I get this question all the time from architects - especially when working around apartment, hotel, senior and assisted living facilities.
"Are sprinklers required in the bathrooms?"
I don't mind the question at all, because it has a relatively straightforward answer - they're either allowed to be omitted or not. The path to determine whether an exemption applies is actually fairly complex which I'll explore today.
Note that this article covers requirements but also some helpful explanatory material pulled in from non-enforceable parts of codes and standards (such as the annex material).
Side Note: Big Launch Coming
This is week 2 of my 3 part series in creating resources for sprinkler designers, engineers, inspector's, and contractors. Stay tuned for the big product launch coming in the next few weeks. Now back to the article -
Why Allow the Omission of Sprinklers in Small Bathrooms?
Typically, since bathrooms require regular cleaning and are subject to variable humidity, surfaces can often be ceramic or non-porous. These easily washable surfaces tend to also be less combustible than other building materials.
In studies of apartment fires where sprinklers were present, for instance, bathrooms were the area of fire origin in only 1% of total fires and resulted in no civilian deaths, civilian injuries or property loss (NFPA 101 Annex Material in A.188.8.131.52 & A.184.108.40.206).
From a risk perspective, small bathrooms present a relatively low risk for fire origin and growth as compared to other areas of a building.
Also, bathrooms in buildings with dwelling units also can comprise a major potential additional cost when they are repeated within each unit. Omitting sprinklers can offer a huge cost savings to these type projects.
For some residential occupancies, there can be significant cost savings to omitting sprinklers in small bathrooms throughout a building. Due to relatively lower risk of ignition, building codes and standards permit omissions for specific applications.
Building Codes Overrule NFPA 13
Starting with the 1997 edition of NFPA 101, language was introduced into the code to override the requirements in NFPA 13 and NFPA 13R. NFPA 101 only overrides NFPA 13 for specific occupancies, which are outlined below.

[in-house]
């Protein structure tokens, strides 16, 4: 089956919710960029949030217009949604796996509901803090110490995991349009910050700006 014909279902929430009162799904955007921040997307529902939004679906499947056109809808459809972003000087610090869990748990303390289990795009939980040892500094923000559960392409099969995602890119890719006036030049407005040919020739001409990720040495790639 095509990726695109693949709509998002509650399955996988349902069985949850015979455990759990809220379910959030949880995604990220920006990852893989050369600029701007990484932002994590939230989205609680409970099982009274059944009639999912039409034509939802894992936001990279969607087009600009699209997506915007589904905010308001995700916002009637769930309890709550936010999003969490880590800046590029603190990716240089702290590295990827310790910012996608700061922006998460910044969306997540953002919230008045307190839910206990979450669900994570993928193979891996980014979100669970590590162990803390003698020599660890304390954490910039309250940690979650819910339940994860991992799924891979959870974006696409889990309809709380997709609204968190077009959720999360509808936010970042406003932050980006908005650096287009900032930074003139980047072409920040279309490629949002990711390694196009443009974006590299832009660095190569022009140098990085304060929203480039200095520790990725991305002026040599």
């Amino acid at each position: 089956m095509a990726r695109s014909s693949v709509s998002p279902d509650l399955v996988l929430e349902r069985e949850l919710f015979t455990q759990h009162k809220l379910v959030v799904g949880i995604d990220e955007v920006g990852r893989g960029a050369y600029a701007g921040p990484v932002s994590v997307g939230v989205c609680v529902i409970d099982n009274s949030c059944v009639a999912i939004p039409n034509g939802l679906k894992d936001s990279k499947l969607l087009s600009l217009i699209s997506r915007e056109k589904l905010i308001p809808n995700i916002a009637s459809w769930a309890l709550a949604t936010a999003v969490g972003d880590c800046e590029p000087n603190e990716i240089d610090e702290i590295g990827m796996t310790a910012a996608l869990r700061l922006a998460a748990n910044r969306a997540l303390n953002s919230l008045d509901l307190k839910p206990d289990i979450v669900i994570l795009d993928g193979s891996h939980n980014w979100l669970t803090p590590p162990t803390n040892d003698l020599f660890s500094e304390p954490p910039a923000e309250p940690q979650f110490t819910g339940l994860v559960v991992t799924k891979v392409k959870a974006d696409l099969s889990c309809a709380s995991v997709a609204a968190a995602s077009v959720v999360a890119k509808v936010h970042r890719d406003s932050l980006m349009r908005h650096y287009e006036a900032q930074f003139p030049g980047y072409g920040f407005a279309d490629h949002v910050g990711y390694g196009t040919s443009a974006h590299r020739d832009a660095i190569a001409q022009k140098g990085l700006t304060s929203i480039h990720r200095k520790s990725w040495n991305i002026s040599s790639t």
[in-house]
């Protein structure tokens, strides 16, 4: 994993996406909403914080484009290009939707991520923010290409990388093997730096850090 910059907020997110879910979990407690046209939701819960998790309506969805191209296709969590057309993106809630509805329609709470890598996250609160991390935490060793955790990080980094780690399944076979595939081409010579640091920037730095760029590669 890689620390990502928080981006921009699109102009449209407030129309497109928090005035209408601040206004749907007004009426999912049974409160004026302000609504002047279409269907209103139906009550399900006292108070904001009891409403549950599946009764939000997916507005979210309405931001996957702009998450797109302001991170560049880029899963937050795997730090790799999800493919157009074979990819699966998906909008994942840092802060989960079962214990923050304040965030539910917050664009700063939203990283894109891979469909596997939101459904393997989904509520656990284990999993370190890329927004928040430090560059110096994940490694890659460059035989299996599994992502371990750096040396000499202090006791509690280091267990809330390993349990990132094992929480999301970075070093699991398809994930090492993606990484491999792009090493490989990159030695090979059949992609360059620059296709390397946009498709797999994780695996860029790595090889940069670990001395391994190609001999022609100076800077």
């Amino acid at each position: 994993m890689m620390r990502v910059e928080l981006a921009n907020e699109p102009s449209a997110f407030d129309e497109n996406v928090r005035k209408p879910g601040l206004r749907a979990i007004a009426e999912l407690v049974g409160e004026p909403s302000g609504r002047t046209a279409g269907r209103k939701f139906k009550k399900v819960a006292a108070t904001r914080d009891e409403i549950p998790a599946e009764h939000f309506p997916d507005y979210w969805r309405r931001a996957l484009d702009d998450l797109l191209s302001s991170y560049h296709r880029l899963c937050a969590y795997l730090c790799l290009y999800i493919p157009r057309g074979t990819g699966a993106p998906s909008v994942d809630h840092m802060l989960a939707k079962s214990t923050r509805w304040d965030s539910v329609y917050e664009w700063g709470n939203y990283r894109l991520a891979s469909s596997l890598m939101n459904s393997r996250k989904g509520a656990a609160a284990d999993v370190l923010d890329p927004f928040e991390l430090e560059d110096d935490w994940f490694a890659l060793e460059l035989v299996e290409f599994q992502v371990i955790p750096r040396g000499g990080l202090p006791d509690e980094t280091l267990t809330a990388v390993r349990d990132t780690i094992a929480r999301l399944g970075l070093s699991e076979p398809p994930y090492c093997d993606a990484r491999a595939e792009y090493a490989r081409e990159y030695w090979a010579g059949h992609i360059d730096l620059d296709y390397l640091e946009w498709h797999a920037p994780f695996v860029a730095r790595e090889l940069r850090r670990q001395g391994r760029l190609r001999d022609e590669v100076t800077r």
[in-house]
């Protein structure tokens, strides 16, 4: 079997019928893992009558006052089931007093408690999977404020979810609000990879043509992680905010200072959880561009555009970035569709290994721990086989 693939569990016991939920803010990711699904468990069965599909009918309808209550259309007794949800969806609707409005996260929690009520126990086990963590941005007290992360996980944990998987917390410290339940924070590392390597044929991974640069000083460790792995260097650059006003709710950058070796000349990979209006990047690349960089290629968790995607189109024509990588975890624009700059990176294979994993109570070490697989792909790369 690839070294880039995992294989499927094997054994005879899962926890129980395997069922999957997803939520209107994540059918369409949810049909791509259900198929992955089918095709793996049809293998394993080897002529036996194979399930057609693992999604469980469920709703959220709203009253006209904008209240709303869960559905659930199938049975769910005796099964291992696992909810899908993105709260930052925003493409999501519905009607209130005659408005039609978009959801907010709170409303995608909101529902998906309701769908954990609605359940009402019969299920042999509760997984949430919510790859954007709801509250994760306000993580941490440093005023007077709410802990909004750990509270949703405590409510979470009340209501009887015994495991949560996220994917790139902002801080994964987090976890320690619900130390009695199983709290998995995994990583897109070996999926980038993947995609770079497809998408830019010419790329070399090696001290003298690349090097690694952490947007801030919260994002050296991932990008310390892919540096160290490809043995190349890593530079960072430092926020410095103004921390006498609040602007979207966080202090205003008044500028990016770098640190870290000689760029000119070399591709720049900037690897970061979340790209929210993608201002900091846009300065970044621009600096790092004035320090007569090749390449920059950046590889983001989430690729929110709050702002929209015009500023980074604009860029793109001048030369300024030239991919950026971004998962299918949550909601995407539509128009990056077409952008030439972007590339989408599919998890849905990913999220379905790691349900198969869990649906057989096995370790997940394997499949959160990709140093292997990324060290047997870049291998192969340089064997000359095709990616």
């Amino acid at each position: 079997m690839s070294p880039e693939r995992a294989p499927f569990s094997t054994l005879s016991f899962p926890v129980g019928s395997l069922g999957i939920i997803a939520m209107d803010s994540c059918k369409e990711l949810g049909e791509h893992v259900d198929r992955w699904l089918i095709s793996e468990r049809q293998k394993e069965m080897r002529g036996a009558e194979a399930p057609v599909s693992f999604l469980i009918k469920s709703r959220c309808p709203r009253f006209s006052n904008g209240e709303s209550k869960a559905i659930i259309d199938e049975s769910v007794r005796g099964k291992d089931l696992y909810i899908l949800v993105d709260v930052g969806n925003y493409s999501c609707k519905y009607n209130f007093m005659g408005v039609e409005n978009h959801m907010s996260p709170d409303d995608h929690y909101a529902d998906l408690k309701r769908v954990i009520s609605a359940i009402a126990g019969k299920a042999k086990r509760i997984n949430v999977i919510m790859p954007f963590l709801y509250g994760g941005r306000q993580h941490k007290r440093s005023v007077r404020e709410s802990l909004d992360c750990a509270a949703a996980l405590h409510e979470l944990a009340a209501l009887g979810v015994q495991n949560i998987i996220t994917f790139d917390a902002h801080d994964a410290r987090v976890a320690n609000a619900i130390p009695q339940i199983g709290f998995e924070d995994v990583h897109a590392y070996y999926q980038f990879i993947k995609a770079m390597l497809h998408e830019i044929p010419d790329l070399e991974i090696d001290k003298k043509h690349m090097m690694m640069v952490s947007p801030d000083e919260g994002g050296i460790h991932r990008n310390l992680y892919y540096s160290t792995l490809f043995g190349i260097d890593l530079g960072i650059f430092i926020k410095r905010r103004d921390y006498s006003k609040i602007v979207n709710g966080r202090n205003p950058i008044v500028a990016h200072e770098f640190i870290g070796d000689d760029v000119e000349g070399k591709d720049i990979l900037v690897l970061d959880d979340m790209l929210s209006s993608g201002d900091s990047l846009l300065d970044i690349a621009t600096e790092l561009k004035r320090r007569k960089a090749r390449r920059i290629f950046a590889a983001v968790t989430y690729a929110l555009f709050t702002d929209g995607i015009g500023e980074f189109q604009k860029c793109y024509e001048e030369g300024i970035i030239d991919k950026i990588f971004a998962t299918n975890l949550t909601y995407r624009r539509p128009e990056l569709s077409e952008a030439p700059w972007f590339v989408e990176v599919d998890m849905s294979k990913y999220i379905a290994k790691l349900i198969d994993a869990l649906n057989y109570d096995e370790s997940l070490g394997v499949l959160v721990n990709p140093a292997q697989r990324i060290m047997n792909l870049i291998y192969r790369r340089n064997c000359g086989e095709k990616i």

The International Building Code also introduced provisions for omitting sprinklers in restrooms, beginning with the 2015 International Building Code. These sections are also reflected in the companion International Fire Codes.
If Small Bathrooms Omit Sprinklers, Is the Building Still Fully Sprinklered?
Yes; where NFPA 13 omits sprinklers the building is still sprinklered in accordance with NFPA 13 and is typically considered fully sprinklered.
Where omissions are allowed by NFPA 101, the building is also still typically considered to be protected throughout (reference NFPA 101-2015 A.220.127.116.11 or NFPA 101-2018 A.18.104.22.168, for instance).
Are Bathtub or Shower Enclosures included in the 55 sqft limitation?
Yes; they are typically considered part of the room as NFPA 13R-2002 introductory material clarifies.
If There’s Just a Toilet, is it Still a Bathroom?
Yes; annex material of NFPA 13 (2002 A.3.3.3, 2007-2018 A.3.3.2) clarifies that a toilet rooms is still considered a bathroom.
Also, two adjacent bathrooms are still considered separate rooms provided that they’re enclosed with the required level of construction.
If There’s No Door, is it a Bathroom?
Weird. This must be some kind of a HGTV renovation for hippy-people if you don’t have a door for some bathroom privacy. Oh and yes, a door is not required in order to omit sprinklers as long as the bathroom complies with the definition of a compartment (NFPA 13 2010-2016 A.22.214.171.124.1).
The Quick-Guide to Determine Permitted Bathroom Sprinkler Omissions:
Have trouble viewing? See the flow chart here.
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